“I am the Alpha and the Omega,” says the Lord God, “who is, and who was, and who is to come, the Almighty.” (NIV)
Many Trinitarians believe that this passage refers to Jesus because of the words “Alpha and Omega,” and that this makes Jesus into God. However, this verse is not in reference to Jesus, but to God the Father, so, it certainly does not make Jesus into God.
The one, “who is and who was and who is to come” is clearly identified from the context. Revelation 1:4-5 reads: “Grace and peace to you from him who is, and who was, and who is to come, and from the seven spirits before his throne, AND from Jesus Christ, who is the faithful witness, the firstborn from the dead, and the ruler of the kings of the earth.” The separation between “the one who was, is and is to come” and Christ can be clearly seen. The one “who is, and who was and who is to come” is God. This verse is made slightly more ambiguous in the KJV because the word “God” is left out of the Greek text from which the KJV was translated. Nevertheless, modern textual research shows conclusively that it should be included, and modern versions do include the word “God.”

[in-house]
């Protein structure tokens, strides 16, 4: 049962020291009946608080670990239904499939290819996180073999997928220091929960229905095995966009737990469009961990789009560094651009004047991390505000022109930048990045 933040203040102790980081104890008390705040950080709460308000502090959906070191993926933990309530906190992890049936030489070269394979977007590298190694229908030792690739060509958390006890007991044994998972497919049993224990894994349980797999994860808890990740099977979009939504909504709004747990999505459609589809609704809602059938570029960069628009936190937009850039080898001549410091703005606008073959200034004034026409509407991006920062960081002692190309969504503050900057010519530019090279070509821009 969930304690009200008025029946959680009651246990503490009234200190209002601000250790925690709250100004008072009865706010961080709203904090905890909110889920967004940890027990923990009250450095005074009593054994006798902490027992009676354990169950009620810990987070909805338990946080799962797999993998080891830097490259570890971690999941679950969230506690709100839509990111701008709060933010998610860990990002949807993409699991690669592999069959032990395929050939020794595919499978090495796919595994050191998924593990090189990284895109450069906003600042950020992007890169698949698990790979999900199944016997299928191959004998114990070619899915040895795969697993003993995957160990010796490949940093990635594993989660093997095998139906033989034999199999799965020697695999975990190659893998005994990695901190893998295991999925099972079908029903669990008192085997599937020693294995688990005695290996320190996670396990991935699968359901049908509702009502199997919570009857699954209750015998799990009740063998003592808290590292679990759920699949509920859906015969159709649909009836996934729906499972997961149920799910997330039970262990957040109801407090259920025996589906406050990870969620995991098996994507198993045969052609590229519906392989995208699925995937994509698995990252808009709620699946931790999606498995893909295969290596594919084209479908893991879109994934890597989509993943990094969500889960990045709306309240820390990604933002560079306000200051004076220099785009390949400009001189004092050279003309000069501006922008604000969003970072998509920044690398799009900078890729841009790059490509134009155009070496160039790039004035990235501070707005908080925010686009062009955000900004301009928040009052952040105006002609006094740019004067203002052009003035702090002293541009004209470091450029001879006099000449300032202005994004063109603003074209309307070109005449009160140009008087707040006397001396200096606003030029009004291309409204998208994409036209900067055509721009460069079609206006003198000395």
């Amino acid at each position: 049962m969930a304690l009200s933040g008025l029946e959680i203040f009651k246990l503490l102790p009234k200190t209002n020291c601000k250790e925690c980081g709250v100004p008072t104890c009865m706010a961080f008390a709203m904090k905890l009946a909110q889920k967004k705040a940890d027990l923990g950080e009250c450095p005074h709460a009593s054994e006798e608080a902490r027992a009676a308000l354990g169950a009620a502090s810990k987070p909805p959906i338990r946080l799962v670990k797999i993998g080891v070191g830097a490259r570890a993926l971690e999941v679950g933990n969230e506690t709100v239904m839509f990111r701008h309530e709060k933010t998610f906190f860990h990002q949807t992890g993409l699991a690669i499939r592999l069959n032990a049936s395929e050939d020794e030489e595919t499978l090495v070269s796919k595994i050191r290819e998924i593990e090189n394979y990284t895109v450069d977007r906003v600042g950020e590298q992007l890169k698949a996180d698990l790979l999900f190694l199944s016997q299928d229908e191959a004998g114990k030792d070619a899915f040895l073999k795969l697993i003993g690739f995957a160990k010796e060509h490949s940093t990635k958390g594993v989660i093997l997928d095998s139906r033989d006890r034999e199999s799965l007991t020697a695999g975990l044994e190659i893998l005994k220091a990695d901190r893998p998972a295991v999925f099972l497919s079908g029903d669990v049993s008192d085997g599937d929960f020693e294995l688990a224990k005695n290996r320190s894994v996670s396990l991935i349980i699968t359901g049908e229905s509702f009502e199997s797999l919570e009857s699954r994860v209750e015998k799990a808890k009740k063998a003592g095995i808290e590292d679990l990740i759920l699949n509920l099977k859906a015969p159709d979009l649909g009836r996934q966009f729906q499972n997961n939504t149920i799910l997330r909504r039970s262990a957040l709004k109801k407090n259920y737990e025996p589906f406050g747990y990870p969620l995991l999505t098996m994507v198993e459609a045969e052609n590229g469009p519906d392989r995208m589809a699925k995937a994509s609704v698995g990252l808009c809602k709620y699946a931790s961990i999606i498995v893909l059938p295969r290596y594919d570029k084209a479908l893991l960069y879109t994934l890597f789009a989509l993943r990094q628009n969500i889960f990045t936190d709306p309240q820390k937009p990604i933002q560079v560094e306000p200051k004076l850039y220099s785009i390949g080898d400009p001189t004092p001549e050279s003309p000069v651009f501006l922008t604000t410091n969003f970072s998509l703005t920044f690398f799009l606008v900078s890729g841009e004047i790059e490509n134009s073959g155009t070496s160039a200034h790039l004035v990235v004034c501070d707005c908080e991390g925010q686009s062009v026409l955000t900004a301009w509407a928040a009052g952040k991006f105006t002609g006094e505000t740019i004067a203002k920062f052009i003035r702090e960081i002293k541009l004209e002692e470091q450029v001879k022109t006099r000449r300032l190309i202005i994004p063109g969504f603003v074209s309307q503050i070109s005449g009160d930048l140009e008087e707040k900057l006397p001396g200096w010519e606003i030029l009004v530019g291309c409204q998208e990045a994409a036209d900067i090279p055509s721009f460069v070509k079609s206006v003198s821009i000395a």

Another reason why we know that this verse is in reference to God, and not to Christ is that the word “almighty” (pantokratōr, Strong’s #3841 παντοκράτωρ) is only used of God in scripture (2 Cor. 6:18; Rev. 4:8; 15:3; 16:7; 19:15; 21:22). He is the only “almighty” one, there is no other.
Therefore, this passage should not be used to support the Trinity.
For further information on the titles “the Alpha and the Omega,” “the Beginning and the End,” and “the First and the Last” as titles for Jesus and as titles for God, see Revelation 22:13.
Hyndman, pp. 93-95
Norton, pp. 479 and 480
Snedeker, pp. 385-389
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